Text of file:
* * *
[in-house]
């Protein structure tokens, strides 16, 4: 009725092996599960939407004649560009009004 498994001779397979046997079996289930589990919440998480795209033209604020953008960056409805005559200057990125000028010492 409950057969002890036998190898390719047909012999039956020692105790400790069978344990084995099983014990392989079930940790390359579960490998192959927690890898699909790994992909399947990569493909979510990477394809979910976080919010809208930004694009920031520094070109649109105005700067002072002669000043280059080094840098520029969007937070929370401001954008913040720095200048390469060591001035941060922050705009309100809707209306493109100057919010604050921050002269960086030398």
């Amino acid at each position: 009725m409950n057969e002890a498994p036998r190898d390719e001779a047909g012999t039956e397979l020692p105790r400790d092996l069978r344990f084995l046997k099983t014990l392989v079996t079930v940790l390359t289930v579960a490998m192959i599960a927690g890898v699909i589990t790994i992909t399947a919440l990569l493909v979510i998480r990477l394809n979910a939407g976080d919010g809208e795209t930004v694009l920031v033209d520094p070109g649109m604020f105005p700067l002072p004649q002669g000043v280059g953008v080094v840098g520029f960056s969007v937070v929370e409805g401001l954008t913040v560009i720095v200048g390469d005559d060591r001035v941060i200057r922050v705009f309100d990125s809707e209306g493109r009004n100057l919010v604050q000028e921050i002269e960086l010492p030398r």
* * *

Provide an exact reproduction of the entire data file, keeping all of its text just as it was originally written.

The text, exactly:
[in-house]
């Protein structure tokens, strides 16, 4: 009725092996599960939407004649560009009004 498994001779397979046997079996289930589990919440998480795209033209604020953008960056409805005559200057990125000028010492 409950057969002890036998190898390719047909012999039956020692105790400790069978344990084995099983014990392989079930940790390359579960490998192959927690890898699909790994992909399947990569493909979510990477394809979910976080919010809208930004694009920031520094070109649109105005700067002072002669000043280059080094840098520029969007937070929370401001954008913040720095200048390469060591001035941060922050705009309100809707209306493109100057919010604050921050002269960086030398």
């Amino acid at each position: 009725m409950n057969e002890a498994p036998r190898d390719e001779a047909g012999t039956e397979l020692p105790r400790d092996l069978r344990f084995l046997k099983t014990l392989v079996t079930v940790l390359t289930v579960a490998m192959i599960a927690g890898v699909i589990t790994i992909t399947a919440l990569l493909v979510i998480r990477l394809n979910a939407g976080d919010g809208e795209t930004v694009l920031v033209d520094p070109g649109m604020f105005p700067l002072p004649q002669g000043v280059g953008v080094v840098g520029f960056s969007v937070v929370e409805g401001l954008t913040v560009i720095v200048g390469d005559d060591r001035v941060i200057r922050v705009f309100d990125s809707e209306g493109r009004n100057l919010v604050q000028e921050i002269e960086l010492p030398r």